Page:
Monthly Archives: July 2016



Let me start by noting that in all her seven-years of living with me, Renee has chased dozens of bunnies that have ventured into “her” yard and never came close to catching a single “hare” on their chinny-chin-chins or bunny tails.

Opossums she can catch and shake up until the go limp. (Though she has no idea how they get manage to get resurrected and disappear if she turns her back.

Well, at Walgreen’s after Easter clearance sale I bought her a stuffed “realistic” bunny. (After I cut it open, removed the squeaker in its bunny belly and sewed it back up. If I didn’t remove the squeaker, she’d rip the stuffed animal apart until she was able to remove it herself. Anyway, she had a great time playing with her bunny all spring.

I knew it wouldn’t last in the house, because she has a tendency to sneak her toys out of the house and into the backyard when I’m not looking. And sure enough, last week I went outside and discovered … DSC02433.jpgon the back lawn.

I’m quite sure she left it there to trap any real bunny that dared to trespass through “her” backyard.



Today, I’m going to share  the recipe for a one-dish dinner I might or might not have created. It’s based on a dish my mother used to fix for family dinners when I was a kid … Baked Beans and Pork Chops.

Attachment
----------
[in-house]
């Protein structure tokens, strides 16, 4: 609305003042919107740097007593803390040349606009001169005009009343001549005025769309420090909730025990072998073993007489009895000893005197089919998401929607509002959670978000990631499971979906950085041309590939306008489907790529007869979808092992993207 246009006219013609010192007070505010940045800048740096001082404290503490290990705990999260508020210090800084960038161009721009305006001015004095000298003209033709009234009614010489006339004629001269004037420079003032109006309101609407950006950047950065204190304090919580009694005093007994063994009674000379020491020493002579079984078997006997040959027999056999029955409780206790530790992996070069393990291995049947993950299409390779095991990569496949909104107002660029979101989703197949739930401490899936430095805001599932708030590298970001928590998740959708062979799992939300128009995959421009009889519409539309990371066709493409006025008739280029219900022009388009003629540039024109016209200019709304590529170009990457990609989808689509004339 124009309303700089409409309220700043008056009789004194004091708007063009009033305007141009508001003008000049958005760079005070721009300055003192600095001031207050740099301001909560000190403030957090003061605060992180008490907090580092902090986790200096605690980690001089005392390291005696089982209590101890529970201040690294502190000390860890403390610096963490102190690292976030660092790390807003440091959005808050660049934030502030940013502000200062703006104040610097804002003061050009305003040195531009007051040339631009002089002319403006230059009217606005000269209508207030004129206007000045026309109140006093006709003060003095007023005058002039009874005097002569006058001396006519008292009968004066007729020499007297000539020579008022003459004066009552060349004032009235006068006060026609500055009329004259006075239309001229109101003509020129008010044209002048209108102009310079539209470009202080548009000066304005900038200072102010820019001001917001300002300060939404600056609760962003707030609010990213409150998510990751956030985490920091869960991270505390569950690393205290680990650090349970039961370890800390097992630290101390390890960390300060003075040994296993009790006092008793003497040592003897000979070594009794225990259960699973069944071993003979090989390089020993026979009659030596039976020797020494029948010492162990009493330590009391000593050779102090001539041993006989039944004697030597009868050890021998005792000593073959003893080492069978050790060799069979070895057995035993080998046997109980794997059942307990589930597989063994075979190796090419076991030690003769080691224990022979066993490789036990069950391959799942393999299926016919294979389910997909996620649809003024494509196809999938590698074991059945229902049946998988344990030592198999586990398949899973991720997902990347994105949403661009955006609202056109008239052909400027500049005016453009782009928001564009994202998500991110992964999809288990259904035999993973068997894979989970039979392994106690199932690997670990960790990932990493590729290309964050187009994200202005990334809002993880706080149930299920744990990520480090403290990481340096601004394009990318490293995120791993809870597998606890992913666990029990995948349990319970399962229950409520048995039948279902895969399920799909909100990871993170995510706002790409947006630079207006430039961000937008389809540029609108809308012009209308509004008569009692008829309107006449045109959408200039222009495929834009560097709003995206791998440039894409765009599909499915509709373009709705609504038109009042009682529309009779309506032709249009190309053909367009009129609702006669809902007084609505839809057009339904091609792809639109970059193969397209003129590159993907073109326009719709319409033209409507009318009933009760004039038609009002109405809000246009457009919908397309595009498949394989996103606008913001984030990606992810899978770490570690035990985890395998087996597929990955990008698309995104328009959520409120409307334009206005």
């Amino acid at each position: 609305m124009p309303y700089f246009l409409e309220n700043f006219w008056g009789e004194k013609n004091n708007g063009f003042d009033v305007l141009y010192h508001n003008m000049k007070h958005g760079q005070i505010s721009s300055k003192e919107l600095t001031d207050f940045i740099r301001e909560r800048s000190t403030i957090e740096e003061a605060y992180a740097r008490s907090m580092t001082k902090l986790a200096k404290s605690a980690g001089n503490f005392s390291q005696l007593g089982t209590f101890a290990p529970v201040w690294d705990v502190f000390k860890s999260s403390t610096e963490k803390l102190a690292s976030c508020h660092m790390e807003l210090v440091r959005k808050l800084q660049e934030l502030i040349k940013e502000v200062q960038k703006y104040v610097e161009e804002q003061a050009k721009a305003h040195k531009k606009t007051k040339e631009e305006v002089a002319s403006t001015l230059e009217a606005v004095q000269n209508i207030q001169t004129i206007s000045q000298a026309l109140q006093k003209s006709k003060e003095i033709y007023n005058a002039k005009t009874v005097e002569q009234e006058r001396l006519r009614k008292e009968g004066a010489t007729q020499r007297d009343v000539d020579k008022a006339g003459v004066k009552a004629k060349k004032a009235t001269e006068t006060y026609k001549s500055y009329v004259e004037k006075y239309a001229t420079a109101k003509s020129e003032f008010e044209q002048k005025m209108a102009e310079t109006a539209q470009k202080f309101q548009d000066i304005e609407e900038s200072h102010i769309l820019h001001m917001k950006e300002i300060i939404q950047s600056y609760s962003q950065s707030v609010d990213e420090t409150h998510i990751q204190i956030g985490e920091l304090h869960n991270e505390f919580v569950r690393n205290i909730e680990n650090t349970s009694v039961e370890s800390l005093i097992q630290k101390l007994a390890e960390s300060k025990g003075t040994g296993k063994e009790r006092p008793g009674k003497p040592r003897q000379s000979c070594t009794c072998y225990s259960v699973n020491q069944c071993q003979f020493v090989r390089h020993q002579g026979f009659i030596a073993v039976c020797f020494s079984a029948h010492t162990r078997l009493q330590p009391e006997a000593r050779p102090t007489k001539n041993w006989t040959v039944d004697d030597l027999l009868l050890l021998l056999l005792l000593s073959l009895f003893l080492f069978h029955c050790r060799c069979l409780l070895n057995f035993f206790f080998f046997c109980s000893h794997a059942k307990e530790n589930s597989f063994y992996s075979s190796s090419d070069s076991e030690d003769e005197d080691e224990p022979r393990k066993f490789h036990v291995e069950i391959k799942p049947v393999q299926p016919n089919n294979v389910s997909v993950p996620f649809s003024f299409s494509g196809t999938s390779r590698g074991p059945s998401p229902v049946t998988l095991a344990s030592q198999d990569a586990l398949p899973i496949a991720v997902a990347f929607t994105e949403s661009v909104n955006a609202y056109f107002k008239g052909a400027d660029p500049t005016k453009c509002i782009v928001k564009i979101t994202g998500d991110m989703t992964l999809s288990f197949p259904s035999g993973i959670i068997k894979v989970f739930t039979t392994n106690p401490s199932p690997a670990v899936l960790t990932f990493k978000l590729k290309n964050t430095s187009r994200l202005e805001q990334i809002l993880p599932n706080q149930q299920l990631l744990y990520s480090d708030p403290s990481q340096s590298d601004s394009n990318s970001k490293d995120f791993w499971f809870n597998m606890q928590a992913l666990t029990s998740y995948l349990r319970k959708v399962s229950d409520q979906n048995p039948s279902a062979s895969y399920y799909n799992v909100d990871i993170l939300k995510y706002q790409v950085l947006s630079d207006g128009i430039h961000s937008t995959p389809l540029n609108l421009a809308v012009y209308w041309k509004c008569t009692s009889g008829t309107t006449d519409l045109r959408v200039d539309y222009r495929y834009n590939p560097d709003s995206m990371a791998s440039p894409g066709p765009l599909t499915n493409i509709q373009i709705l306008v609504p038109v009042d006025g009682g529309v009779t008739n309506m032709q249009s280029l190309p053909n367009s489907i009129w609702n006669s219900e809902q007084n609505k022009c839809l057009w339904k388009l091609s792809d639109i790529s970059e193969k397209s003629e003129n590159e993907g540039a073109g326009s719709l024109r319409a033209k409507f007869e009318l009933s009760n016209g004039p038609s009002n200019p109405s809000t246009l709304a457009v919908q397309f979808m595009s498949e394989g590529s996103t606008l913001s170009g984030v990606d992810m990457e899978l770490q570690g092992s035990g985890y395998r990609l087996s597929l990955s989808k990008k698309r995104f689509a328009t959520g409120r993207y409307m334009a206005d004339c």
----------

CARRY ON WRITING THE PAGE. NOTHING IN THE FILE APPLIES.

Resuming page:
My mother’s dish was rather time consuming involving soaking dry Great Northern Beans for a couple of hours  and then cooking them for additional hours on the stove until they got tender. I cut a lot of her prep time by buying two cans of low sodium Great Northern Beans from my local stupid-market.

I empty the beans into my Pyrex bake dish … add a pinch of ground white pepper, and a half-teaspoon of celery seed. Then I chop a medium white onion and mix it into the beans.

My pork chops are the ones sold in meat markets as Breakfast Chops. They’re a thinner, boneless pork cutlet. I season them with a bit of salt and cracked black pepper, and place them on top of my beans.DSC02424.jpg

I used my toaster/oven to cook my dinner. TEMP 300/350 – for about two hours until the cutlets are brown and cooked through. The beans take care of their self. If the chops are a little thicker, you might want to turn them over halfway to brown on the other side.

This dish should serve four with the addition of a green salad and perhaps a glass of Moscato wine.

Since I usually cook for one, leftovers stored in freezer containers will provide three additions meals.

NOTE: Great northern beans are a low-fat, cholesterol-free, low-calorie source of iron, dietary fiber, potassium and protein. Tastes so good, and good for you too!